The Story of BL688 – an incredible Spitfire
BL688 was a unique aircraft fighting long and hard during the Second World War, beating the normal life expectancy of a Spitfire, which was four months or around 40 hours, to total an amazing three years with seven operational squadrons.
Originally BL688 was ordered from the Castle Bromwich Factory as part of a batch of 1000 Mk 2 aircraft which were delivered by the Air Transport Auxillary Ferry Pool to No 9 Maintenance Unit based at RAF Cosford on 25 January 1942 as a Mk Vb model.
On 13 March 1942 BL688 was issued to No 132 (City of Bombay) squadron RAF based at Skeabrae on the Orkney Islands. Here it carried out a range of operations including convoy patrols, general training including night flying, camera gun training and formation flying. It also participated in live firing exercised including a trip to Sumburgh, on the Shetland Islands. After suffering damage, the aircraft was quickly repaired and returned to flying duties in England based out of RAF Martlesham Heath.
At the end of 1942, the aircraft moved to No 610 (County of Chester) Squadron RAF based at Tangmere under the control of Wing Commander Johnnie E Johnson. On 11 March 1943, it moved to the 335th Eagle Squadron USAAF based at Debden in Essex under the command of the famous American fighter aces, Colonel Don Blakeslee and Major Mac McKennon. The 335th Eagle Squadron was previously known as 121 Squadron RAF.
On 23 March 1943 BL688 moved to No 501 (County of Gloucester) Squadron where she was involved in a mid air collision with another Spitfire, P8741 but managed to land at Ballyhalbert, Northern Ireland with minor damage.
The aircraft was sent to Rolls Royce Research & Development at Scottish Aviation on 14 July 1943 for modifications to the carburettor and engine to address the problems of negative G force. In the summer of 1943, 501 Squadron moved to Hawkinge in Kent and later, in December that year, the aircraft was posted to No 316 (City of Warsaw) Polish Fighter Squadron where it was flown by several Polish pilots.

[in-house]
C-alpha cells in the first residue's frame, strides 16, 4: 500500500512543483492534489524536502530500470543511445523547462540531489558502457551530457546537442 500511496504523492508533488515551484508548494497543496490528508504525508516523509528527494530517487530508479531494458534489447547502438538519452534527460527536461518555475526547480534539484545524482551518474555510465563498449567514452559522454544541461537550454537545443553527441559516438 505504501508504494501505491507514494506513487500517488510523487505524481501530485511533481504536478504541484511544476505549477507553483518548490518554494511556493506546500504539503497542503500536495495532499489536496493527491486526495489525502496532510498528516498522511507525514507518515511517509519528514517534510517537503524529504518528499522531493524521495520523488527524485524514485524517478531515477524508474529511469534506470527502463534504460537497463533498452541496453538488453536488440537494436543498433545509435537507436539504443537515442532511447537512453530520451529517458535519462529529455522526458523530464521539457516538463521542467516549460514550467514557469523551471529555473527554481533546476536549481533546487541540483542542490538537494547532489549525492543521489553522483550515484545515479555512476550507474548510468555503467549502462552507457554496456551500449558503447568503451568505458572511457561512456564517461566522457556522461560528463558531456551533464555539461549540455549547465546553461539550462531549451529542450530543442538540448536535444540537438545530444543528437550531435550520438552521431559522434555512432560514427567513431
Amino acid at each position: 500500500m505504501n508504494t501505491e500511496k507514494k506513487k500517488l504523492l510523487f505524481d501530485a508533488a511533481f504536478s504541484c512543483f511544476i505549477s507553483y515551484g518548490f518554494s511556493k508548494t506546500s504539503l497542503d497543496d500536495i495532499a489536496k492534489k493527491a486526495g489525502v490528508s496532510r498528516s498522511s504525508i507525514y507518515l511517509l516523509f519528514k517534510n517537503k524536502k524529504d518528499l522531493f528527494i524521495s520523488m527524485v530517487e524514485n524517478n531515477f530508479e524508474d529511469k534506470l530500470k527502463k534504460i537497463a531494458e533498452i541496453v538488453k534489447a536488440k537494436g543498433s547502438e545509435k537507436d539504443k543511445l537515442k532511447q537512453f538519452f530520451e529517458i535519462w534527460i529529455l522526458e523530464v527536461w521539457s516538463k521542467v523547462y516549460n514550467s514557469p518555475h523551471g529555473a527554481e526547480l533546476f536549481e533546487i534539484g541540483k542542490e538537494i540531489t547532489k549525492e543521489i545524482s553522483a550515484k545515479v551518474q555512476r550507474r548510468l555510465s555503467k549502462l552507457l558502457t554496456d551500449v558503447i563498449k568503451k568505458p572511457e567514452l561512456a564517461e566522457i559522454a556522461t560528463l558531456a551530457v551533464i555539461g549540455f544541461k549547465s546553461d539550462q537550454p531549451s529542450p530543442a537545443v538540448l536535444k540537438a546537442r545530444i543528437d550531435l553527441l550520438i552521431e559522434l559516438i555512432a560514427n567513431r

On 1 May 1944, the aircraft went to 63 Squadron RAF and VCS-7 US Navy based at Lee on Solent. It flew Forward Air Control over the beaches of Normandy during D Day and remained active supporting ground troops and naval bombardment. Suffering damage in a landing incident on 4 November 1944, the aircraft returned to Essex for repair.
On 16 March 1945, BL688 went to No 58 OTU Squadron RAF Training Unit and on 29 June 1945, crashed at Walmersley, near Bury in Lancashire. The RAF recovered the wreckage and pilot’s body and he was buried at Newark Cemetary. The wreckage was taken to Cowley in Oxfordshire where it was reused in the war effort.
In 2006, the Lancashire Aircraft Investigation Team visited the site where the accident site, where, with the relevant permissions, they retrieved any parts left behind.
BL688 is now being restored to flying standard by The Parnall Aircraft Company
The role of BL688 in the D-Day Operations
BL688 was assigned to 63 Squadron, flying Forward Air Control with a total of 191 sorties between D-Day on 6 June and 25 June 1944. Ten squadrons, five of which were RAF, four Royal Navy Fleet Air Arm and VCS7 were brought together at Lee-on-Solent to provide air spotting for the fire support ships of the Western and Eastern Naval Task Forces. The former with Rear Admiral Alan G Kirk in command, landed the First US Army on beaches Utah and Omaha. The latter landed the British Second Army on beaches Gold, Juno and Sword. Two of the RAF squadrons, 26 and 63, with which BL688 served, flew Spitfires as part of a pool of aircraft which also included Mustang Mk I & Mk IA’s and Seafire Mk III – all aircraft were pooled with the crews flying whatever was available.
THE SQUADRONS WITH WHICH BL688 FLEW
BL688 flew with seven operational squadrons in total during the Second World War and was in the thick of action during the D-Day operations flying sorties over Normandy beaches at dangerously low levels, spotting for the Navy.
The Pilots who flew BL688
The pilots who flew in BL688 were from many different nations including Australia, Poland, France, New Zealand, the Caribbean as well as our own home bred British pilots. Some flew the aircraft once, while others spent more time on operations and training flights both during and after the war.
We are discovering more about these men and will add information as we locate it but if you have any information relating to pilots who may have flown BL688, email firstname.lastname@example.org